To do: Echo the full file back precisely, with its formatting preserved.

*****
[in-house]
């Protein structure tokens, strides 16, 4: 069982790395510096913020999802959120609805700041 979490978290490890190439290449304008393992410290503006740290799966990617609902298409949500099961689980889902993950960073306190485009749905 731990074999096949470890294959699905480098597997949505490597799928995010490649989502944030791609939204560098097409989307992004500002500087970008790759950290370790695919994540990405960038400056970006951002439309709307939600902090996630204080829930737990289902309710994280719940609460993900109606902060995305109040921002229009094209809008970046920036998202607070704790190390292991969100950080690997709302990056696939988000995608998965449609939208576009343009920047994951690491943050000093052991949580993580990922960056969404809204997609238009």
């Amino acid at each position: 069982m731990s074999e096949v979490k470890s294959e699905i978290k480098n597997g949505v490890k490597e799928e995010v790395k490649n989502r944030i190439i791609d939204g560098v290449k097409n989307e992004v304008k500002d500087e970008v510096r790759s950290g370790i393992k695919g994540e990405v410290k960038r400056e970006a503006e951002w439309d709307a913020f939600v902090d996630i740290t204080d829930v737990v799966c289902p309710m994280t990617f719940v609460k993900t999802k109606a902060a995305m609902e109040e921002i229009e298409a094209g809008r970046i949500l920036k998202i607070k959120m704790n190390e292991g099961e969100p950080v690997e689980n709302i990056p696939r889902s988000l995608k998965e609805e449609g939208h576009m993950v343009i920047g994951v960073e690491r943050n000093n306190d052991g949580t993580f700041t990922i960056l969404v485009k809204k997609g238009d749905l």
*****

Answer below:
[in-house]
């Protein structure tokens, strides 16, 4: 069982790395510096913020999802959120609805700041 979490978290490890190439290449304008393992410290503006740290799966990617609902298409949500099961689980889902993950960073306190485009749905 731990074999096949470890294959699905480098597997949505490597799928995010490649989502944030791609939204560098097409989307992004500002500087970008790759950290370790695919994540990405960038400056970006951002439309709307939600902090996630204080829930737990289902309710994280719940609460993900109606902060995305109040921002229009094209809008970046920036998202607070704790190390292991969100950080690997709302990056696939988000995608998965449609939208576009343009920047994951690491943050000093052991949580993580990922960056969404809204997609238009």
């Amino acid at each position: 069982m731990s074999e096949v979490k470890s294959e699905i978290k480098n597997g949505v490890k490597e799928e995010v790395k490649n989502r944030i190439i791609d939204g560098v290449k097409n989307e992004v304008k500002d500087e970008v510096r790759s950290g370790i393992k695919g994540e990405v410290k960038r400056e970006a503006e951002w439309d709307a913020f939600v902090d996630i740290t204080d829930v737990v799966c289902p309710m994280t990617f719940v609460k993900t999802k109606a902060a995305m609902e109040e921002i229009e298409a094209g809008r970046i949500l920036k998202i607070k959120m704790n190390e292991g099961e969100p950080v690997e689980n709302i990056p696939r889902s988000l995608k998965e609805e449609g939208h576009m993950v343009i920047g994951v960073e690491r943050n000093n306190d052991g949580t993580f700041t990922i960056l969404v485009k809204k997609g238009d749905l």